While she is not yet at the heights of fame reached by skating star Kim Yu-Na, Son draws inspiration from the achievements of the former Olympic and world champion.

“She was the legend of figure skating and I was so impressed about this. It’s kind of a little bit the same because she performs and I perform too,” says Son.

“I think it’s similar sports without skates, so when I saw her Olympic Games in Vancouver, I was so impressed and I thought that I really want to be like her.”

Son made her world championships debut that same year, 2010, but failed to qualify for the final as one of the top 24 — though a couple of months later she would win bronze at the Asian Games.

She was so shocked by her world ranking of 32nd, says Chung, that she decided to seek coaching help in Russia — whose athletes dominate rhythmic gymnastics.

Based at Moscow’s famous Novogarsk training center — a hub of excellence catering for more than 30 sporting disciplines — she mainly works with coach Elena Nefedova as well as receiving guidance from the legendary trainer Irina Viner.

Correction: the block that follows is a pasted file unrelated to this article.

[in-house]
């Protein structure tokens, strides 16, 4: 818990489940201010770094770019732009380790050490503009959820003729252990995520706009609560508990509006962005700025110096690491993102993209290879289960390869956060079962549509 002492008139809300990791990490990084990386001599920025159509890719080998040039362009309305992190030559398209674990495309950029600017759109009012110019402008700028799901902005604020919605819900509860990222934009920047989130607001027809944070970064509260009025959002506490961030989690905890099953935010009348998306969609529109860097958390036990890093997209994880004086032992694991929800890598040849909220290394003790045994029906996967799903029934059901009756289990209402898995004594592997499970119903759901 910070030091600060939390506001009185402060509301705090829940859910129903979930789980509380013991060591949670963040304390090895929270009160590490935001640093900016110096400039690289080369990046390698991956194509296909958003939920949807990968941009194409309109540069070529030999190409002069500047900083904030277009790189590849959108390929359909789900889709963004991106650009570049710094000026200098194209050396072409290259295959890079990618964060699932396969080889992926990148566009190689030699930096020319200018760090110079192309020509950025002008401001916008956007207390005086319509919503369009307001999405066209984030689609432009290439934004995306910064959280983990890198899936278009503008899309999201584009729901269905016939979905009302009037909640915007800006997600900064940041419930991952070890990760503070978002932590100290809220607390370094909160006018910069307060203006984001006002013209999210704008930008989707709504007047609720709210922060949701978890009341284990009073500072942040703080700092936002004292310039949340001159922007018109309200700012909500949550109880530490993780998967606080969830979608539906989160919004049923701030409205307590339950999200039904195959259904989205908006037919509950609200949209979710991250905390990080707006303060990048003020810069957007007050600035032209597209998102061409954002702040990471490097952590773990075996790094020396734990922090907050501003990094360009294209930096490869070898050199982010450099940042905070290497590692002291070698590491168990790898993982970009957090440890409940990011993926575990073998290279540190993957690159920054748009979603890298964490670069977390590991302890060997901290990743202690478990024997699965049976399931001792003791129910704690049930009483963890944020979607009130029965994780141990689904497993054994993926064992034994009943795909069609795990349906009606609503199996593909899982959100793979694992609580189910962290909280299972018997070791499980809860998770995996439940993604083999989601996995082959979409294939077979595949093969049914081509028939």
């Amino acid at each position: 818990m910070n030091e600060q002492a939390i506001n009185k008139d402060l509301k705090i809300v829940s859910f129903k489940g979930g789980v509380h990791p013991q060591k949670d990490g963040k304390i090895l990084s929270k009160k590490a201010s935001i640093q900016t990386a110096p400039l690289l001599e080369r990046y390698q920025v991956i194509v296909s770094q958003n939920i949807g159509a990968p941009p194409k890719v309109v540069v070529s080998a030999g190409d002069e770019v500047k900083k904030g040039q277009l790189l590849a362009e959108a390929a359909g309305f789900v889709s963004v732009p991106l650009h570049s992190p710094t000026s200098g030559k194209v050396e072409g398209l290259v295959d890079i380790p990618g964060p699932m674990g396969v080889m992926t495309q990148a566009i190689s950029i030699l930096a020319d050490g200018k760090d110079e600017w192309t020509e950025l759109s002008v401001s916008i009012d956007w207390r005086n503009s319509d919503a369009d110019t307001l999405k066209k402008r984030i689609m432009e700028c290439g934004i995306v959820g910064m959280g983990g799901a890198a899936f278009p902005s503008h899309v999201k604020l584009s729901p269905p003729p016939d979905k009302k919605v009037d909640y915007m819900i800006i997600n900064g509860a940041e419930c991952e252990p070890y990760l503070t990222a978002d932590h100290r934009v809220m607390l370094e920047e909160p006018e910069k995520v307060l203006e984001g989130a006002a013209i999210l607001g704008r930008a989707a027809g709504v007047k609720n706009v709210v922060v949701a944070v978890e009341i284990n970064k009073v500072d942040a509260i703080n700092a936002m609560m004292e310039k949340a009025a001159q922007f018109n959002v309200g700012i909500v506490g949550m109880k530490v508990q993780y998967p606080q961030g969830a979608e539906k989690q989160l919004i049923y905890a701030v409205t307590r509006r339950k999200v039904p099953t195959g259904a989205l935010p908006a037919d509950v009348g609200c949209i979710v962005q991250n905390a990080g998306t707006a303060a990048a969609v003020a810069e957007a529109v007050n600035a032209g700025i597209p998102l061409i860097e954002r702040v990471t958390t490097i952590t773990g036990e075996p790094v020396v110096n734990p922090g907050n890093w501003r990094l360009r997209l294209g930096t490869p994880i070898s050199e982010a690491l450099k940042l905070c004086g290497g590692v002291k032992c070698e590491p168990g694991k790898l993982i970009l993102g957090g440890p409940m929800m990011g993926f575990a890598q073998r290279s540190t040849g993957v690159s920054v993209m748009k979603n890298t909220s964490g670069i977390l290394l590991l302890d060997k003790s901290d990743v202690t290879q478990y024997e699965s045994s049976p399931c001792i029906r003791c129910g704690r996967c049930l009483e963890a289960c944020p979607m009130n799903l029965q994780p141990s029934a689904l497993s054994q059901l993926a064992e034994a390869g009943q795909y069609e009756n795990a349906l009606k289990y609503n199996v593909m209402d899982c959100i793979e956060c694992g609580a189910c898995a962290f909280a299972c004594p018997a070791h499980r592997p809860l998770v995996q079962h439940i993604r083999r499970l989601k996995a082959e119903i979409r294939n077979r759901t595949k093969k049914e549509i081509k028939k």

“It was really hard without family, friends and everything but I am very grateful that I train in such a good condition with the world’s best gymnasts and coaches,” says Son, who is from South Korea’s capital Seoul.

“The first time it was really hard because I can’t speak Russian, but everyone is so kind.

“The gym is perfect — it has everything like doctors, coaches, the ballet teacher. And when I train with the really good gymnasts, it makes me push myself more.”

Son is the only Korean at the center, but she is not yet seen as a major rival to the home athletes, according to Guillermo de No Coma — a national rhythmic gymnastics judge in Spain, and a video producer.